Abhimanyu GhoshalManaging Editor
Abhimanyu is TNW's Managing Editor, and is all about personal devices, Asia's tech ecosystem, as well as the intersection of technology and Abhimanyu is TNW's Managing Editor, and is all about personal devices, Asia's tech ecosystem, as well as the intersection of technology and culture. Hit him up on Twitter, or write in: [email protected].
OpenAI, an artificial intelligence research firm that’s funded by Tesla CEO Elon Musk, is set to unleash its specially trained bots on professional Dota 2 players next month, to see if they can beat the best in the business at their own game.
It’s not the first that OpenAI’s neural networks will face off against skilled Dota veterans: it’s previously defeated top players in one-on-one competitions in the immensely popular MOBA game, and has recently been victorious in matches against amateur teams, while playing with certain restrictions.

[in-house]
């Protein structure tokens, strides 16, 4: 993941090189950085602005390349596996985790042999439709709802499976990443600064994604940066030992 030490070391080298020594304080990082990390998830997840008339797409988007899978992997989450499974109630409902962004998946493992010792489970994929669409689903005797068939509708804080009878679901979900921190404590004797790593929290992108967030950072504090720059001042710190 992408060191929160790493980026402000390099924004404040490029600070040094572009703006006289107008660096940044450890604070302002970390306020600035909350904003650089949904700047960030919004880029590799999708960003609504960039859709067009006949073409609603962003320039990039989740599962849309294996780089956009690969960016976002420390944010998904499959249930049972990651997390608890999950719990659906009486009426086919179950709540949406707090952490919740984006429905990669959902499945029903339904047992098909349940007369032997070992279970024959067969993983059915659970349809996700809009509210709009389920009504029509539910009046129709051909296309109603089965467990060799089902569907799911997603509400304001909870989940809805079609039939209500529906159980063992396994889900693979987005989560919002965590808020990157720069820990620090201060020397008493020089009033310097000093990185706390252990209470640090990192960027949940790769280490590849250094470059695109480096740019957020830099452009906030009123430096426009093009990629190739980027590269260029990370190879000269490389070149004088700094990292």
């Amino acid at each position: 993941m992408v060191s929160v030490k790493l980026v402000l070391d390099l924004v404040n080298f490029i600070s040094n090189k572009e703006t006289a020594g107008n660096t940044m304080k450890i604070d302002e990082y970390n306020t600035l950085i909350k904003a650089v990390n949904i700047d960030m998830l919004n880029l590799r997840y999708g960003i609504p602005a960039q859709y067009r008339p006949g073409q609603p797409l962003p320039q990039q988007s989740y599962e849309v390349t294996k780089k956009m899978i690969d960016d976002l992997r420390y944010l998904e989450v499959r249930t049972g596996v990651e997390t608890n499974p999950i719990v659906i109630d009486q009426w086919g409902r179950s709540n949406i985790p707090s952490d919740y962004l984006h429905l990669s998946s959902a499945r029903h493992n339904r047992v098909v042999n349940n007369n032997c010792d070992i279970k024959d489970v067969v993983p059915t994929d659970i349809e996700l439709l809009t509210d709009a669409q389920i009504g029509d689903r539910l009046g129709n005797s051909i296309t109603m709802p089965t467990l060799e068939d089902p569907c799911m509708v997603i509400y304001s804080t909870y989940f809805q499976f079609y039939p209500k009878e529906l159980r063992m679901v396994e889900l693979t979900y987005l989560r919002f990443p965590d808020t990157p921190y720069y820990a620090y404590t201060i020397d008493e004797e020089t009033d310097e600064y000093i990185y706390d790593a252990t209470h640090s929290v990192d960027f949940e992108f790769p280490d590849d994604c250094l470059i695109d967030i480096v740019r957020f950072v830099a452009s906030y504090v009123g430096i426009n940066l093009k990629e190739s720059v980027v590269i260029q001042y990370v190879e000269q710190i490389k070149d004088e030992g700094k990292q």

One might argue that the OpenAI Five (the clutch of neural networks that make up the company’s Dota team) has an unfair advantage. The nonprofit says that the team uses 128,000 CPUs to play 180 years’ worth of matches against itself on a daily basis to train for its upcoming challenges.
In addition, OpenAI encourages its five neural networks to engage in ‘team spirit’ by measuring how much each of them care about their individual rewards (metrics like kills, assists, and so on) versus those of the team.
The idea is to see how a method called reinforcement learning can help AI go develop high-level strategies – not just for competitive gaming, but also for more general applications.
It’ll be interesting to see how OpenAI Five fares against this year’s competitors at The International, the biggest annual Dota tournament on the planet.
Ahead of the event in August, the company will host a match against top players on July 28, which you can stream live on Twitch. It’ll then go up against a team at The International between August 20 and 25 in Vancouver.
The company’s work on this program is fascinating to follow; head to OpenAI’s blog post for more details on how its training works.
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